“Wage theft” ordinances have been popping up in Florida like dandelions in the spring. At first glance, these ordinances look like a lovely spring flower providing employees an administrative and/or legal avenue to recover unlawfully withheld wages. However, these ordinances are really weeds causing headaches not only to employers, but also to employees who are not prepared to navigate the unique procedures for making such claims. A growing list of municipalities, including Miami-Dade County, Broward County, City of St. Petersburg, Pinellas County, and Hillsborough County, have all implemented some variety of a wage theft ordinance, and there is a lack of uniformity among procedures and rules for bringing claims pursuant to these ordinances. Companies operating in one or more of these areas should be aware of the additional regulations that may apply to their businesses, some of which call for triple damages and attorneys’ fees. This task can be quite daunting for any company that operates statewide or in two or more of the participating municipalities. Now, in addition to defending wage claims under the Fair Labor Standards Act, Florida Minimum Wage Act, Florida Statute Section 448.08, and common law unjust enrichment claims, companies will also be defending claims brought pursuant to these ordinances and sometimes will be defending such claims in two different forums, possibly at the same time.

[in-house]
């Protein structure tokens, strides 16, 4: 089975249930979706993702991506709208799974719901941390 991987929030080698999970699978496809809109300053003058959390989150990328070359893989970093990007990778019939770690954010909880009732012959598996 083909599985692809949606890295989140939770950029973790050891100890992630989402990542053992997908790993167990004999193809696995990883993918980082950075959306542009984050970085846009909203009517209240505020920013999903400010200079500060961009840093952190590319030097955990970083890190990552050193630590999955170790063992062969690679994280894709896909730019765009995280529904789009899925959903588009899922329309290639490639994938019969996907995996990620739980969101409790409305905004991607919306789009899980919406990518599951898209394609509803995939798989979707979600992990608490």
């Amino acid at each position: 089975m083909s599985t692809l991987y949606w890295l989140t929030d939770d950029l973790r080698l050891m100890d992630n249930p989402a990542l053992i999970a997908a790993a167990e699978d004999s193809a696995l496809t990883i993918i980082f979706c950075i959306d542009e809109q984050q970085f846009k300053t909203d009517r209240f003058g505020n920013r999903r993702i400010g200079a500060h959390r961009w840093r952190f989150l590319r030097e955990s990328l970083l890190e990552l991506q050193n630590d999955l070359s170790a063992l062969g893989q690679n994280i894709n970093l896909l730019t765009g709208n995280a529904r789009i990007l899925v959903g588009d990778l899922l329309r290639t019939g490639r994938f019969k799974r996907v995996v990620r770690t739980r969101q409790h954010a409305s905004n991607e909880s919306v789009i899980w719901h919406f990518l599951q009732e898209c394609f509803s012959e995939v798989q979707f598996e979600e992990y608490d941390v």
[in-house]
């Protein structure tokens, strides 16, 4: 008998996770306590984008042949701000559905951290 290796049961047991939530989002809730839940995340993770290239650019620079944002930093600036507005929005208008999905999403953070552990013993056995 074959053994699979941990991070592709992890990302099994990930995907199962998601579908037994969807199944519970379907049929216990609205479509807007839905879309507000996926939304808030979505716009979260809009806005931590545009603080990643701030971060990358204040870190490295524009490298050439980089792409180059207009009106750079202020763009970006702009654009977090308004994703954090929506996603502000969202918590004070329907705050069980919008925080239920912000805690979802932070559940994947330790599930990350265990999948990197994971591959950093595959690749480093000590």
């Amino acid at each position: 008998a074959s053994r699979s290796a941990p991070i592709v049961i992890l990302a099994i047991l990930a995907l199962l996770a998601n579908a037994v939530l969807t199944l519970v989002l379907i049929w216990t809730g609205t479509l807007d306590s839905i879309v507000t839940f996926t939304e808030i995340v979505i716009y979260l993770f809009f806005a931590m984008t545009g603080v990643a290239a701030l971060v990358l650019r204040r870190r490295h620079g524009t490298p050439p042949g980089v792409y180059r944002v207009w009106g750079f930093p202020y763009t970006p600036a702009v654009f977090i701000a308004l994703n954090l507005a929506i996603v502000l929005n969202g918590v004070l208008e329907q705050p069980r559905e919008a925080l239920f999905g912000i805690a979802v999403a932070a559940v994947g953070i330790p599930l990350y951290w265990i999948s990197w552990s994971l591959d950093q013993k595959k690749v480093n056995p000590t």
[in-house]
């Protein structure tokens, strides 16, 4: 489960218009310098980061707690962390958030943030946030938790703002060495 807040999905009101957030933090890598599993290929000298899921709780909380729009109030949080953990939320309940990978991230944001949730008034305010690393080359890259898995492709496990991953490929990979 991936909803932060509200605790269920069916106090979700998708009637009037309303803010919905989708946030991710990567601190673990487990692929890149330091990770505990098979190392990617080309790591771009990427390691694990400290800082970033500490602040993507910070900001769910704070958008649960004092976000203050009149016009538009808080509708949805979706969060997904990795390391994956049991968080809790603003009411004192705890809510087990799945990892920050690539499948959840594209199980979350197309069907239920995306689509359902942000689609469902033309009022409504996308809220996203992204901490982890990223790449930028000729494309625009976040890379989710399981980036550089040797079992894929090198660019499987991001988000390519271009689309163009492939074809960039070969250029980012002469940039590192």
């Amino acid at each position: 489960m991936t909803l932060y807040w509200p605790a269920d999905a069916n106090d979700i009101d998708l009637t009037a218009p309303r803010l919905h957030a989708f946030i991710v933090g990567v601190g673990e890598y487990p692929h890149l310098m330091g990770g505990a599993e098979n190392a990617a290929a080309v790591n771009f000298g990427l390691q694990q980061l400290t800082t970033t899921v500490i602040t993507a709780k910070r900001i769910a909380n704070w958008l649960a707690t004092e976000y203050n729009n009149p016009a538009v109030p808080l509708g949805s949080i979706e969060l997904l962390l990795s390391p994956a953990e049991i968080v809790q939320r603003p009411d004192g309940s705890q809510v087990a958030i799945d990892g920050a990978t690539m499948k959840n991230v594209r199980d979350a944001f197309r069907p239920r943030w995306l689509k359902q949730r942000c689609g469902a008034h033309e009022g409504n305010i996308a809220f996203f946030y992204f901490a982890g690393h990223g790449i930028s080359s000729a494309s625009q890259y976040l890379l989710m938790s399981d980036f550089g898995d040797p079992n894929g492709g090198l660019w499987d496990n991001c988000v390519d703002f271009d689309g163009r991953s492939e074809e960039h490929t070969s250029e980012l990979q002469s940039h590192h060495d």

Knowledge of these ordinances can serve as legal Roundup to help employers defeat attempts by employees to obtain damages. This is best evidenced by Green v. Stericyle, Inc., No. 1:16-CV-24206-CMA (S.D. Fla. Dec. 15, 2016), a case in which an employee brought a wage theft claim that was dismissed by the court because the employee failed to comply with the prescribed procedure. The ordinance did not grant an initial private right of action, but rather provided an exclusive administrative procedure to bring the claim to the county. The employee failed to follow the administrative procedure, thereby compelling the court to dismiss the case. As this case illustrates, although emergence of wage theft ordinances causes problems for employers, the onus remains with the employee to navigate a municipal code to bring a proper claim. Failure to do so could be fatal to the claim.